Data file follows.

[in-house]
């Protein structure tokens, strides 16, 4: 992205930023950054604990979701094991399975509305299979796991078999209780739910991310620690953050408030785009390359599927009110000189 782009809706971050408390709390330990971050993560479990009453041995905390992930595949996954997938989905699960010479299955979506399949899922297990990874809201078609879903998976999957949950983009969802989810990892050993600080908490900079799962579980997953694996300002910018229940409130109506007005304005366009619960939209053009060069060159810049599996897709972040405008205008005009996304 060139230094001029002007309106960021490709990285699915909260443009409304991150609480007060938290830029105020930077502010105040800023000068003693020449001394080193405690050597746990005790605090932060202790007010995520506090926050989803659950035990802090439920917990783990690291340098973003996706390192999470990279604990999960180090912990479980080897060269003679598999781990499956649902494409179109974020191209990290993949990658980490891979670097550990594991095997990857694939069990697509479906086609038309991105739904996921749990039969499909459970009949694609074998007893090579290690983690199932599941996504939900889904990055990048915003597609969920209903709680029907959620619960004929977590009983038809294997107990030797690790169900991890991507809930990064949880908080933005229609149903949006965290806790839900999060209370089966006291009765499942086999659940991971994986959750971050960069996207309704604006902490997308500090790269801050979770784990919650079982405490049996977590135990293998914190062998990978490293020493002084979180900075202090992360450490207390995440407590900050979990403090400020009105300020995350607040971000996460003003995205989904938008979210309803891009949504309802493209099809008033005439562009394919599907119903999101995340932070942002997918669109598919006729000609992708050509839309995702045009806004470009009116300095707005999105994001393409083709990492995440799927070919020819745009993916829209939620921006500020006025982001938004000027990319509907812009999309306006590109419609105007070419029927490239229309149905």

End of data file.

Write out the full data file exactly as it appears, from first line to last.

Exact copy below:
[in-house]
């Protein structure tokens, strides 16, 4: 992205930023950054604990979701094991399975509305299979796991078999209780739910991310620690953050408030785009390359599927009110000189 782009809706971050408390709390330990971050993560479990009453041995905390992930595949996954997938989905699960010479299955979506399949899922297990990874809201078609879903998976999957949950983009969802989810990892050993600080908490900079799962579980997953694996300002910018229940409130109506007005304005366009619960939209053009060069060159810049599996897709972040405008205008005009996304 060139230094001029002007309106960021490709990285699915909260443009409304991150609480007060938290830029105020930077502010105040800023000068003693020449001394080193405690050597746990005790605090932060202790007010995520506090926050989803659950035990802090439920917990783990690291340098973003996706390192999470990279604990999960180090912990479980080897060269003679598999781990499956649902494409179109974020191209990290993949990658980490891979670097550990594991095997990857694939069990697509479906086609038309991105739904996921749990039969499909459970009949694609074998007893090579290690983690199932599941996504939900889904990055990048915003597609969920209903709680029907959620619960004929977590009983038809294997107990030797690790169900991890991507809930990064949880908080933005229609149903949006965290806790839900999060209370089966006291009765499942086999659940991971994986959750971050960069996207309704604006902490997308500090790269801050979770784990919650079982405490049996977590135990293998914190062998990978490293020493002084979180900075202090992360450490207390995440407590900050979990403090400020009105300020995350607040971000996460003003995205989904938008979210309803891009949504309802493209099809008033005439562009394919599907119903999101995340932070942002997918669109598919006729000609992708050509839309995702045009806004470009009116300095707005999105994001393409083709990492995440799927070919020819745009993916829209939620921006500020006025982001938004000027990319509907812009999309306006590109419609105007070419029927490239229309149905």